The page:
This small quilt was a long time coming for my mother in law. Years and years ago, I had bought fabric that matched her newly decorated basement and attempted a quilt that was far beyond my skill level at the time. Understandably, I got incredibly frustrated and set it aside.
Fast forward almost a decade to when I came across the leftover fabric that I had bought, I decided to make her a simple, fast disappearing nine patch. I pulled as much of the original fabric as I could and then added some white on white prints and some of my favorite texty print, How to Make Chicken Soup.I decided to make it very random by making my nine patches all different. Anything went as far as placement of the fabrics and colors. After I cut them down, I tried make sure there was balance and flow.
I had a bit of fabric leftover and decided to get creative piecing the back with a few extra blocks. I quilted vines and leaves along with some loops. I even quilted a hidden message in it for her to find later.
I love how this came out. While it is a small quilt, it fits her really well and it looks amazing in her not so newly decorated basement!
I’ve been working on the pieces for a Jacob’s Ladder quilt for about a month now here and there. I had just finished all of the scrappy four patches when germs distended on our home. First, the little man got the flu. He lovingly shared it with my mother-in-law and my hubby. I was fortunate to escape the bug. I thought that sanitizing the house and not sharing kisses protected me and while it did from the flu, I caught a nasty head cold that gave me a sinus infection. So for the past week and a half, progress on this top came to a screeching halt and all energy was spent on getting a the house healthy again.
I managed to sneak in a bit of time a few days ago to sew the half square triangles and today, I finally managed to get them pressed and trimmed. I pulled a lot of aqua and teal from my stash to make these. I even cut into a few of my top ten favorite fabrics!
I was just going to call it a day there but I couldn’t wait to see some of the possible layouts. I don’t have a real design wall, just a cheap flannel backed table cloth that I hang from the open beams. It works for the time being. Making a design wall is pretty low on my priorities at the moment.
I realized after I had changed the layout again that the bottom middle of this one wasn’t quite right but I hope it’s good enough that you see what I was going for.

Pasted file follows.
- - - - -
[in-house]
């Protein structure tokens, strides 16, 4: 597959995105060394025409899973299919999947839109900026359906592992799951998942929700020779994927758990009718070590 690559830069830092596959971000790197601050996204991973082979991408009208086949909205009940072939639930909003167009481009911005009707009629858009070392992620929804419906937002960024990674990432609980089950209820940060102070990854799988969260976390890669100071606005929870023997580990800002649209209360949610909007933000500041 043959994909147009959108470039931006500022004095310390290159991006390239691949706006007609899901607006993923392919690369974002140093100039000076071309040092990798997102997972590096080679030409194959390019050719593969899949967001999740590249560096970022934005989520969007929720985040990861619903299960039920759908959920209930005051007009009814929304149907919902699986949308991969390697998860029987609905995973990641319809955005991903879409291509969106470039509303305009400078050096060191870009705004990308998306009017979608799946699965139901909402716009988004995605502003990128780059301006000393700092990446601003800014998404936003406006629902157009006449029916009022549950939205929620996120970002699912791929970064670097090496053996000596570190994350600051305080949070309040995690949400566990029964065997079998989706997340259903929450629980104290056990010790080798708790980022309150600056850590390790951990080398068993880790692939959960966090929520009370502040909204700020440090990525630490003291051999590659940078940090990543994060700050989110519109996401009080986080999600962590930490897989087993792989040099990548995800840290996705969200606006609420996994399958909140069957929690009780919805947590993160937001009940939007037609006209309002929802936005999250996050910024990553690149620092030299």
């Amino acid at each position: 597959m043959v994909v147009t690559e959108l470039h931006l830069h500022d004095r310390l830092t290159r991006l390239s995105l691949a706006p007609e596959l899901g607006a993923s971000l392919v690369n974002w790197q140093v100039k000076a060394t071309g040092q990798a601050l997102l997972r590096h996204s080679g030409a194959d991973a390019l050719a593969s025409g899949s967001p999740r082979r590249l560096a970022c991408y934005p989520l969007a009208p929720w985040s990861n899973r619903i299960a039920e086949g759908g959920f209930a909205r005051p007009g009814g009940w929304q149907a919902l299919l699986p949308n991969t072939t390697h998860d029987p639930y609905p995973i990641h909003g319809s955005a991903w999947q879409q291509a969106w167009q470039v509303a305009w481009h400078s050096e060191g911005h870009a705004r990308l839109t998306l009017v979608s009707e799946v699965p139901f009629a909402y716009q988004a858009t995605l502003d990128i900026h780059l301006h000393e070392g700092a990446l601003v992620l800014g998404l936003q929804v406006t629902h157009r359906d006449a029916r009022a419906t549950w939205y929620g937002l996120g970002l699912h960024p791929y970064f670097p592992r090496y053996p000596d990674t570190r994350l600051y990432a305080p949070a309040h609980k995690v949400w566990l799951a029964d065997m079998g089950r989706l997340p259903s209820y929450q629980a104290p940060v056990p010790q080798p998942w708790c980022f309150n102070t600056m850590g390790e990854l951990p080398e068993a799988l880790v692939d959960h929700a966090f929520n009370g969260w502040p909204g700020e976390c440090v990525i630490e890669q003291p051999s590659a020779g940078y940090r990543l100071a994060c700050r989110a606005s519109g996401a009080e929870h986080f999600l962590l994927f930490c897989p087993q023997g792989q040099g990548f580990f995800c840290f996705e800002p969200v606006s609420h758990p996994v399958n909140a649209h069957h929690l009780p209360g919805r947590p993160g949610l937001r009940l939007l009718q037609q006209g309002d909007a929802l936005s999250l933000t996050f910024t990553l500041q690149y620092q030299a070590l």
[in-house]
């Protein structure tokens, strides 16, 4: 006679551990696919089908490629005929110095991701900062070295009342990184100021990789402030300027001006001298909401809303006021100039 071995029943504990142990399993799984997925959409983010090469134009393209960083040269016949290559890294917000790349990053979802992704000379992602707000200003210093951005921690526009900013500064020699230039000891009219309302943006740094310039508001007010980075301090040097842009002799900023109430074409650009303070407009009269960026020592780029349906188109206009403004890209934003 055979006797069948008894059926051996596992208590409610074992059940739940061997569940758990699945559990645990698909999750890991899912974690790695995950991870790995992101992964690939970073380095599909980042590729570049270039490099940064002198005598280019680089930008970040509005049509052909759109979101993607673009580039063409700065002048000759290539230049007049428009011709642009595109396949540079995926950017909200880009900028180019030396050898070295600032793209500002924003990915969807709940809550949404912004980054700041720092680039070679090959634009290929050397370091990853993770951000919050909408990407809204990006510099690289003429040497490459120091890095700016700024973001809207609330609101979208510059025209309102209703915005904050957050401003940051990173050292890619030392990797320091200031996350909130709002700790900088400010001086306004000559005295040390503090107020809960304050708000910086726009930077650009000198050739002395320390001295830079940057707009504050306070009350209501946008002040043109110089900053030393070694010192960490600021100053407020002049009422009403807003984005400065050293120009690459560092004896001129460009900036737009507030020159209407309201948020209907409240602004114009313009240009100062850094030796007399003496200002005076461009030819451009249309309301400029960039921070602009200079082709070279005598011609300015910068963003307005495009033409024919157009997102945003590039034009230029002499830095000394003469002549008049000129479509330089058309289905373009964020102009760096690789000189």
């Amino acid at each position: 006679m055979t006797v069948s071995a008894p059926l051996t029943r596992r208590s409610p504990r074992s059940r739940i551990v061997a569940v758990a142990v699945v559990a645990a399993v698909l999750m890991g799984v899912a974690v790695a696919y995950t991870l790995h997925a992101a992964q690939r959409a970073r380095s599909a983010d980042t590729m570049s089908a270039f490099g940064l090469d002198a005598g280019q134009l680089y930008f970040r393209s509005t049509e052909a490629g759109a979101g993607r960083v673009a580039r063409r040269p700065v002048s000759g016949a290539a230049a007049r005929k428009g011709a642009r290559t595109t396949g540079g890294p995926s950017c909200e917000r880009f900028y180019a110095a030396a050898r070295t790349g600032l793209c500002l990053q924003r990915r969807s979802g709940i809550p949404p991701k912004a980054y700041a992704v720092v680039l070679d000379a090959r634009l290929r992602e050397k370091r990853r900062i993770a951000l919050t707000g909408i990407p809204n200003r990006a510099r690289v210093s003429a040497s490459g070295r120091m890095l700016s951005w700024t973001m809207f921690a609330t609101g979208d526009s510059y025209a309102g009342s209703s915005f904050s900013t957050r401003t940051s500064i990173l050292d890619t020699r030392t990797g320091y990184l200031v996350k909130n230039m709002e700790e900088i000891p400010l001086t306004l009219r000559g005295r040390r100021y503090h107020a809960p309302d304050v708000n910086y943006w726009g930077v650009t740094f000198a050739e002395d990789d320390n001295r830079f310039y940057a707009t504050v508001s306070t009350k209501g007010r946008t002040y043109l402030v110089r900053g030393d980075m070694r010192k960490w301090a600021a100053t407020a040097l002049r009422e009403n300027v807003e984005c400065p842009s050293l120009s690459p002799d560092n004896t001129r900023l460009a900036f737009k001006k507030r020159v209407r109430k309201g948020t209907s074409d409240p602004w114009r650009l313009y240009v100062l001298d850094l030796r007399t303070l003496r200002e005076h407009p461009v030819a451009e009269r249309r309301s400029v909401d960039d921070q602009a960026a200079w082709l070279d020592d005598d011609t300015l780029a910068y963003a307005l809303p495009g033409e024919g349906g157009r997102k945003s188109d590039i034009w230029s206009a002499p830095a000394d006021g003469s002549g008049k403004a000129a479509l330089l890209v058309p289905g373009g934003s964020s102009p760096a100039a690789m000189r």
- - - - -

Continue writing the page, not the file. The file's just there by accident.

I’d love to hear from you about which layout you like the best. I’m struggling to decide myself and would love some feedback from you guys!
(Sorry if you got this post twice! I’m learning wordpress on my new kindle fire and had a hiccup with some of the pics not showing up!)
My other sister also received a purse for Christmas this year. I made the panels for this vortex like purse by digging through my strips and using anything that was in the color spectrum. I had very little utility cloth left, so I did some reverse math to make the pattern. Once I had the size decided, I layered the utility cloth with batting and started sewing pieces down. I decided not to free motion over the panel once it was to size because I was concerned that it would distract from the piecing.
After the PDX Purse fiasco of assembling, I was much more confident in making this. It was still incredibly awkward sewing the top stitch and in some spots, you can really see where I got off track, but I’m happy to say that with each bag I make, it is getting easier and my skills are improving.
I did a mishmash of two different fabrics for the lining and a solid dark green for the pocket. The purse is only 14″ by 11″ so I didn’t install a snap or a flap for closing it. I also didn’t use duck cloth for the bottom of the bag like I did for the PDX Purse and my Tinkertote. I’m sure it will hold up well for my sister without it, and if it starts to get too worn, it just gives me an excuse to make her another one, right?!
These adorable Corgi pillows went to my sister-in-law, owner of the cutest Corgi, Scooter. I made the silhouettes by going to her facebook page and tracing pictures she had posted of him. Then, I traced it on the wrong side of my fabric and used needle turned applique to finish the edges.
This was the first time I had also tried paper piecing. Once I got the feel for it, and a better eye for judging how big my fabric needs to be for each piece, I had fun making the stars. I will definitely be using paper piecing again, it is a great way to make complicated blocks and have all the points meet.
On the second pillow, I pulled all the lime, aqua and teal fabric could find and made these tiny plus blocks. The finished squares are only an inch! Some of the smallest piecing I have ever done!
Check out Pillow Pallooza Part 1 andPart 2 to see the other cute pillows I’ve made! Thanks for stopping by, and I hope every one has a great day!